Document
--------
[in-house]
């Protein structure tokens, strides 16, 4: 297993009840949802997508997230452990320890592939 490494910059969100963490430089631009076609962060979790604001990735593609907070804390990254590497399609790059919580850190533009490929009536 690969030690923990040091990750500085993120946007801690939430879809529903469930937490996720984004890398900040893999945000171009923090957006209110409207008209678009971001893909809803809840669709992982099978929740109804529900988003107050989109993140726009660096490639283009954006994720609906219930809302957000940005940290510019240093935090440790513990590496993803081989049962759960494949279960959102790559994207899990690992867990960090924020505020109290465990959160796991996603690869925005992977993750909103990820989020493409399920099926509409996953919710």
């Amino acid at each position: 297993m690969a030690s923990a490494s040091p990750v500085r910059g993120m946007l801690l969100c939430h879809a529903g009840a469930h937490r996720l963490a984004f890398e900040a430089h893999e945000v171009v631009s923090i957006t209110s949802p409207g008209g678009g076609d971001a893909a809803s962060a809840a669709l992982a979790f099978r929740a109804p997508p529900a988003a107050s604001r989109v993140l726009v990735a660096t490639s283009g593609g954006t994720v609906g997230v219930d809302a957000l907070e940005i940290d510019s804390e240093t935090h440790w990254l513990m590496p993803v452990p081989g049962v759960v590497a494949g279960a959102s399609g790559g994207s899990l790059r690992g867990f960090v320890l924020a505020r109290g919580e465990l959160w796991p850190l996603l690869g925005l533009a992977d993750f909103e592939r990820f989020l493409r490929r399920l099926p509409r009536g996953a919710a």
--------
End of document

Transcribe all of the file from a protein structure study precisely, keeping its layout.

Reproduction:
[in-house]
């Protein structure tokens, strides 16, 4: 297993009840949802997508997230452990320890592939 490494910059969100963490430089631009076609962060979790604001990735593609907070804390990254590497399609790059919580850190533009490929009536 690969030690923990040091990750500085993120946007801690939430879809529903469930937490996720984004890398900040893999945000171009923090957006209110409207008209678009971001893909809803809840669709992982099978929740109804529900988003107050989109993140726009660096490639283009954006994720609906219930809302957000940005940290510019240093935090440790513990590496993803081989049962759960494949279960959102790559994207899990690992867990960090924020505020109290465990959160796991996603690869925005992977993750909103990820989020493409399920099926509409996953919710």
């Amino acid at each position: 297993m690969a030690s923990a490494s040091p990750v500085r910059g993120m946007l801690l969100c939430h879809a529903g009840a469930h937490r996720l963490a984004f890398e900040a430089h893999e945000v171009v631009s923090i957006t209110s949802p409207g008209g678009g076609d971001a893909a809803s962060a809840a669709l992982a979790f099978r929740a109804p997508p529900a988003a107050s604001r989109v993140l726009v990735a660096t490639s283009g593609g954006t994720v609906g997230v219930d809302a957000l907070e940005i940290d510019s804390e240093t935090h440790w990254l513990m590496p993803v452990p081989g049962v759960v590497a494949g279960a959102s399609g790559g994207s899990l790059r690992g867990f960090v320890l924020a505020r109290g919580e465990l959160w796991p850190l996603l690869g925005l533009a992977d993750f909103e592939r990820f989020l493409r490929r399920l099926p509409r009536g996953a919710a």